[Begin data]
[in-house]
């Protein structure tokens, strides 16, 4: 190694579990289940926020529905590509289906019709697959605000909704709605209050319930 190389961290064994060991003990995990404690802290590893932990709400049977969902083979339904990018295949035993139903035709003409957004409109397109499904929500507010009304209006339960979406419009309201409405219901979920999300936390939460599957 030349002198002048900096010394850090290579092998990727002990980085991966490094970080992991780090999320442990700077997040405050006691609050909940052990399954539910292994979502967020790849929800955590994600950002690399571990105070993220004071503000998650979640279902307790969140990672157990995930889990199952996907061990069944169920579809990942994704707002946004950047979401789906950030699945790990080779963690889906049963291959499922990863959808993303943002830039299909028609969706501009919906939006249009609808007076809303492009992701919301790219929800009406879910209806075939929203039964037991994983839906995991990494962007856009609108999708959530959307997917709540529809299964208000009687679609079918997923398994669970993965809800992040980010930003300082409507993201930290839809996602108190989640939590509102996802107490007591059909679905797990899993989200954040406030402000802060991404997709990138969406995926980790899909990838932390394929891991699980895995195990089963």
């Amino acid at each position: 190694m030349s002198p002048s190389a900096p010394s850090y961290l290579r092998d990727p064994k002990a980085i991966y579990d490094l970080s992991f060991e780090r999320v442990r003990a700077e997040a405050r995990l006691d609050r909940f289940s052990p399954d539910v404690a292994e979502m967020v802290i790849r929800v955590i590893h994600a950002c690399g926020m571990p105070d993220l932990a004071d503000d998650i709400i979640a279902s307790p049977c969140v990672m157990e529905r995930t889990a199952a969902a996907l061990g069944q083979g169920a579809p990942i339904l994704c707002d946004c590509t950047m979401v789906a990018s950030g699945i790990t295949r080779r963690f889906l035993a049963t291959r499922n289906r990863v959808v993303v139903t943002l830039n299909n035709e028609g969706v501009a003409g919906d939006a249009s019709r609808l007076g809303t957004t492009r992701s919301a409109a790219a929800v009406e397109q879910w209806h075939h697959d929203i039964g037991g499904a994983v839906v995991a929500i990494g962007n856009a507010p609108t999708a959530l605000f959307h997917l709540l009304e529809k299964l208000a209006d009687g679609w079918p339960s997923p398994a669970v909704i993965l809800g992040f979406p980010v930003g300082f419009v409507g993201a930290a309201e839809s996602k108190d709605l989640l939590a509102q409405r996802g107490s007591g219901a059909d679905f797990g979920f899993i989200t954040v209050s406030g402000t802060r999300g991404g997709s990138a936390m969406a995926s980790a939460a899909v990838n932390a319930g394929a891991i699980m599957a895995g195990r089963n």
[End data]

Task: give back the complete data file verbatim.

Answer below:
[in-house]
């Protein structure tokens, strides 16, 4: 190694579990289940926020529905590509289906019709697959605000909704709605209050319930 190389961290064994060991003990995990404690802290590893932990709400049977969902083979339904990018295949035993139903035709003409957004409109397109499904929500507010009304209006339960979406419009309201409405219901979920999300936390939460599957 030349002198002048900096010394850090290579092998990727002990980085991966490094970080992991780090999320442990700077997040405050006691609050909940052990399954539910292994979502967020790849929800955590994600950002690399571990105070993220004071503000998650979640279902307790969140990672157990995930889990199952996907061990069944169920579809990942994704707002946004950047979401789906950030699945790990080779963690889906049963291959499922990863959808993303943002830039299909028609969706501009919906939006249009609808007076809303492009992701919301790219929800009406879910209806075939929203039964037991994983839906995991990494962007856009609108999708959530959307997917709540529809299964208000009687679609079918997923398994669970993965809800992040980010930003300082409507993201930290839809996602108190989640939590509102996802107490007591059909679905797990899993989200954040406030402000802060991404997709990138969406995926980790899909990838932390394929891991699980895995195990089963």
């Amino acid at each position: 190694m030349s002198p002048s190389a900096p010394s850090y961290l290579r092998d990727p064994k002990a980085i991966y579990d490094l970080s992991f060991e780090r999320v442990r003990a700077e997040a405050r995990l006691d609050r909940f289940s052990p399954d539910v404690a292994e979502m967020v802290i790849r929800v955590i590893h994600a950002c690399g926020m571990p105070d993220l932990a004071d503000d998650i709400i979640a279902s307790p049977c969140v990672m157990e529905r995930t889990a199952a969902a996907l061990g069944q083979g169920a579809p990942i339904l994704c707002d946004c590509t950047m979401v789906a990018s950030g699945i790990t295949r080779r963690f889906l035993a049963t291959r499922n289906r990863v959808v993303v139903t943002l830039n299909n035709e028609g969706v501009a003409g919906d939006a249009s019709r609808l007076g809303t957004t492009r992701s919301a409109a790219a929800v009406e397109q879910w209806h075939h697959d929203i039964g037991g499904a994983v839906v995991a929500i990494g962007n856009a507010p609108t999708a959530l605000f959307h997917l709540l009304e529809k299964l208000a209006d009687g679609w079918p339960s997923p398994a669970v909704i993965l809800g992040f979406p980010v930003g300082f419009v409507g993201a930290a309201e839809s996602k108190d709605l989640l939590a509102q409405r996802g107490s007591g219901a059909d679905f797990g979920f899993i989200t954040v209050s406030g402000t802060r999300g991404g997709s990138a936390m969406a995926s980790a939460a899909v990838n932390a319930g394929a891991i699980m599957a895995g195990r089963n």